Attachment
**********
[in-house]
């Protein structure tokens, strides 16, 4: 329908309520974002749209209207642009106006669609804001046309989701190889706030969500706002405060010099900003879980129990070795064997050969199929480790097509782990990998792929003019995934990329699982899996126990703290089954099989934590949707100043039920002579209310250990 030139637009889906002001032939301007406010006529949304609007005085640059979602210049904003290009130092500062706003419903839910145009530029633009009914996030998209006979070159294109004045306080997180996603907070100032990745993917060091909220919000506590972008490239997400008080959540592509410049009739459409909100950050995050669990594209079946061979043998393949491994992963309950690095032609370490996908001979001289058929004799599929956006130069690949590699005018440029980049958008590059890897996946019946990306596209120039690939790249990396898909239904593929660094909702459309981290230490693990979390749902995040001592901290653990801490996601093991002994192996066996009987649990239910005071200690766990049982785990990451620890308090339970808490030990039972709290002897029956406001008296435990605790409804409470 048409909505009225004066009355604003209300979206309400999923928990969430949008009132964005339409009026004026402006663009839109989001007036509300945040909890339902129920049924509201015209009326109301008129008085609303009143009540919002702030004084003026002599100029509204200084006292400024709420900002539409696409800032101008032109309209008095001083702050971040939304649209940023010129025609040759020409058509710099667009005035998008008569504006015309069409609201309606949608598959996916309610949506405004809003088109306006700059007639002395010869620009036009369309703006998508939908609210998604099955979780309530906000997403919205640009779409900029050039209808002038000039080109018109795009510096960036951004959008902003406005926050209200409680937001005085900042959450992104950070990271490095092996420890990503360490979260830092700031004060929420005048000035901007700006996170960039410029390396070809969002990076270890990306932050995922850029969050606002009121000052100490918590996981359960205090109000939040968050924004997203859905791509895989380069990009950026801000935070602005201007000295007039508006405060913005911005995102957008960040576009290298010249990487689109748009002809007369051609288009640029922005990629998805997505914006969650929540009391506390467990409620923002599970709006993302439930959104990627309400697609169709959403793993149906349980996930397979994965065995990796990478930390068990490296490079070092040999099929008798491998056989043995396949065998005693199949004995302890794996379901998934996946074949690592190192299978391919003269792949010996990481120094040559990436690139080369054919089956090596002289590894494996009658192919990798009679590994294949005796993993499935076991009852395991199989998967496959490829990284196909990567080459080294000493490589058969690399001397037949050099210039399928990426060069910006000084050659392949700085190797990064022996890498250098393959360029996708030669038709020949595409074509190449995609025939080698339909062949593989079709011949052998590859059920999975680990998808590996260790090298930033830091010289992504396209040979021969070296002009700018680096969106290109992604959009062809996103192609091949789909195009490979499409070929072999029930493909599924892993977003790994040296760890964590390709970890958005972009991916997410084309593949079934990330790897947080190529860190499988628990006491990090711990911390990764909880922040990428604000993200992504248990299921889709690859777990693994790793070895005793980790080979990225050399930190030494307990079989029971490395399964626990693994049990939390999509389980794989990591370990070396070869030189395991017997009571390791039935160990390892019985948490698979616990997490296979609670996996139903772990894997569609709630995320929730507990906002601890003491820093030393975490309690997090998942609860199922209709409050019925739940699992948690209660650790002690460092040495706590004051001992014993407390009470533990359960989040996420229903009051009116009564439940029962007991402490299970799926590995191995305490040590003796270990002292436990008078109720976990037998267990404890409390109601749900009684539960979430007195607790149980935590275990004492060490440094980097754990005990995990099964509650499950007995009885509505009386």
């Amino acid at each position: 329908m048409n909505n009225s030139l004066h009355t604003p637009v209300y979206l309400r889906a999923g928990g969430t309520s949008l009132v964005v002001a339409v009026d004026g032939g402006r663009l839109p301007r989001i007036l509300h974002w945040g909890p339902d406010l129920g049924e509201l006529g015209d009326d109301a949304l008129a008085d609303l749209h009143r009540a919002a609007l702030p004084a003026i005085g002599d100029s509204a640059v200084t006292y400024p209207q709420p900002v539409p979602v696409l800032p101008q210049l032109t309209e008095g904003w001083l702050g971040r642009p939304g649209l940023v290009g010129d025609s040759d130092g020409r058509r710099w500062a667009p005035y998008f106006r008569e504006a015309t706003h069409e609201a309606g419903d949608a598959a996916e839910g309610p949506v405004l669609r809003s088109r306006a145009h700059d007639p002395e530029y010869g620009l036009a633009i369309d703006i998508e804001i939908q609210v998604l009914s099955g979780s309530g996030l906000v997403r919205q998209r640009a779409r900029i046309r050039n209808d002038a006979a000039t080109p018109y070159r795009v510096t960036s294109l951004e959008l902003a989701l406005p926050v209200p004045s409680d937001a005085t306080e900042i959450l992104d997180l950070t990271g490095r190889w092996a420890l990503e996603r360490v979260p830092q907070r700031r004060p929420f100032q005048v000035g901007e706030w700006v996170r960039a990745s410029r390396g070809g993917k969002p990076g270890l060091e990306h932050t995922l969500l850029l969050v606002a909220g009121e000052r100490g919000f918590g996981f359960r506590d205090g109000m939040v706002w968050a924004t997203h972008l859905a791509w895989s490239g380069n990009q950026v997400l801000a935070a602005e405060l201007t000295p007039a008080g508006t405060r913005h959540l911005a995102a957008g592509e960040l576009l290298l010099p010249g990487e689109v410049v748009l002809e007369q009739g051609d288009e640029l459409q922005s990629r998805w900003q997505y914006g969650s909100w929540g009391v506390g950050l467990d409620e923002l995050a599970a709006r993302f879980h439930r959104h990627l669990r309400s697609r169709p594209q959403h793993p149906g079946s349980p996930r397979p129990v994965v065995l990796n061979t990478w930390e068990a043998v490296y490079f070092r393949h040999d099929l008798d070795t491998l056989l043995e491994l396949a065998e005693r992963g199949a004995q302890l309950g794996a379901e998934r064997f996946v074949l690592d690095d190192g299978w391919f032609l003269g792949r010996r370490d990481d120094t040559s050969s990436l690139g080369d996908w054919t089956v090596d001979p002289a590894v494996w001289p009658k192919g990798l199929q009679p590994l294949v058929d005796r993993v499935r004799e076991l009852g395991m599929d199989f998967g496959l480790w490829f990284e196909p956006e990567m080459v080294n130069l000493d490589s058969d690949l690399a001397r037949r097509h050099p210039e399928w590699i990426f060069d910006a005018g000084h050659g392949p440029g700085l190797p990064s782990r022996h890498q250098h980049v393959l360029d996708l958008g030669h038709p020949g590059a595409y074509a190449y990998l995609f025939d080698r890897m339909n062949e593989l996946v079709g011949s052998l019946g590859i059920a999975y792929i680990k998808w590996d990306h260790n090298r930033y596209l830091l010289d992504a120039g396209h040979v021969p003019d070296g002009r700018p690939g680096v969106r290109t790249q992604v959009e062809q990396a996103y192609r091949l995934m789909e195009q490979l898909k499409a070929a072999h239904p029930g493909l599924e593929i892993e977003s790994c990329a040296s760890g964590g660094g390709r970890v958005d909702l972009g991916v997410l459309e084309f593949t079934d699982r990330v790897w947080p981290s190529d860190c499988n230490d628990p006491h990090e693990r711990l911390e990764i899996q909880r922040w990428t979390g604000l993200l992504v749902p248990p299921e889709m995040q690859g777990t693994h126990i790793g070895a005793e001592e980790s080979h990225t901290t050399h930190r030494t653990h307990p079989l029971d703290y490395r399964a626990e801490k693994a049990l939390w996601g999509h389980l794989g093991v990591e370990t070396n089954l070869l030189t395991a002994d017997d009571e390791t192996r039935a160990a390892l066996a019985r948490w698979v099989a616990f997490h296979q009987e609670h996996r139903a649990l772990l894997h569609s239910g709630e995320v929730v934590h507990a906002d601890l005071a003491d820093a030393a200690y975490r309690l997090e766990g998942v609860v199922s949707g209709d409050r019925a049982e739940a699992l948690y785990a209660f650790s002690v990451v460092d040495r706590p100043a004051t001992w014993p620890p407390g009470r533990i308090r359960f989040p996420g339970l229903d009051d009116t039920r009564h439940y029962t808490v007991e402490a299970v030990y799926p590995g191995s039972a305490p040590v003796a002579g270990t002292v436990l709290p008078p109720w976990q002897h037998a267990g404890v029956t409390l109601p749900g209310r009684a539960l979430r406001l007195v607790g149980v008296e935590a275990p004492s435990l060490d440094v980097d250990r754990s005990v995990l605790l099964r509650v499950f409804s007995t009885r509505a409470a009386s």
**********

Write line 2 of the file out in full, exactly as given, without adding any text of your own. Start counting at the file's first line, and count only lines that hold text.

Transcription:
């Protein structure tokens, strides 16, 4: 329908309520974002749209209207642009106006669609804001046309989701190889706030969500706002405060010099900003879980129990070795064997050969199929480790097509782990990998792929003019995934990329699982899996126990703290089954099989934590949707100043039920002579209310250990 030139637009889906002001032939301007406010006529949304609007005085640059979602210049904003290009130092500062706003419903839910145009530029633009009914996030998209006979070159294109004045306080997180996603907070100032990745993917060091909220919000506590972008490239997400008080959540592509410049009739459409909100950050995050669990594209079946061979043998393949491994992963309950690095032609370490996908001979001289058929004799599929956006130069690949590699005018440029980049958008590059890897996946019946990306596209120039690939790249990396898909239904593929660094909702459309981290230490693990979390749902995040001592901290653990801490996601093991002994192996066996009987649990239910005071200690766990049982785990990451620890308090339970808490030990039972709290002897029956406001008296435990605790409804409470 048409909505009225004066009355604003209300979206309400999923928990969430949008009132964005339409009026004026402006663009839109989001007036509300945040909890339902129920049924509201015209009326109301008129008085609303009143009540919002702030004084003026002599100029509204200084006292400024709420900002539409696409800032101008032109309209008095001083702050971040939304649209940023010129025609040759020409058509710099667009005035998008008569504006015309069409609201309606949608598959996916309610949506405004809003088109306006700059007639002395010869620009036009369309703006998508939908609210998604099955979780309530906000997403919205640009779409900029050039209808002038000039080109018109795009510096960036951004959008902003406005926050209200409680937001005085900042959450992104950070990271490095092996420890990503360490979260830092700031004060929420005048000035901007700006996170960039410029390396070809969002990076270890990306932050995922850029969050606002009121000052100490918590996981359960205090109000939040968050924004997203859905791509895989380069990009950026801000935070602005201007000295007039508006405060913005911005995102957008960040576009290298010249990487689109748009002809007369051609288009640029922005990629998805997505914006969650929540009391506390467990409620923002599970709006993302439930959104990627309400697609169709959403793993149906349980996930397979994965065995990796990478930390068990490296490079070092040999099929008798491998056989043995396949065998005693199949004995302890794996379901998934996946074949690592190192299978391919003269792949010996990481120094040559990436690139080369054919089956090596002289590894494996009658192919990798009679590994294949005796993993499935076991009852395991199989998967496959490829990284196909990567080459080294000493490589058969690399001397037949050099210039399928990426060069910006000084050659392949700085190797990064022996890498250098393959360029996708030669038709020949595409074509190449995609025939080698339909062949593989079709011949052998590859059920999975680990998808590996260790090298930033830091010289992504396209040979021969070296002009700018680096969106290109992604959009062809996103192609091949789909195009490979499409070929072999029930493909599924892993977003790994040296760890964590390709970890958005972009991916997410084309593949079934990330790897947080190529860190499988628990006491990090711990911390990764909880922040990428604000993200992504248990299921889709690859777990693994790793070895005793980790080979990225050399930190030494307990079989029971490395399964626990693994049990939390999509389980794989990591370990070396070869030189395991017997009571390791039935160990390892019985948490698979616990997490296979609670996996139903772990894997569609709630995320929730507990906002601890003491820093030393975490309690997090998942609860199922209709409050019925739940699992948690209660650790002690460092040495706590004051001992014993407390009470533990359960989040996420229903009051009116009564439940029962007991402490299970799926590995191995305490040590003796270990002292436990008078109720976990037998267990404890409390109601749900009684539960979430007195607790149980935590275990004492060490440094980097754990005990995990099964509650499950007995009885509505009386």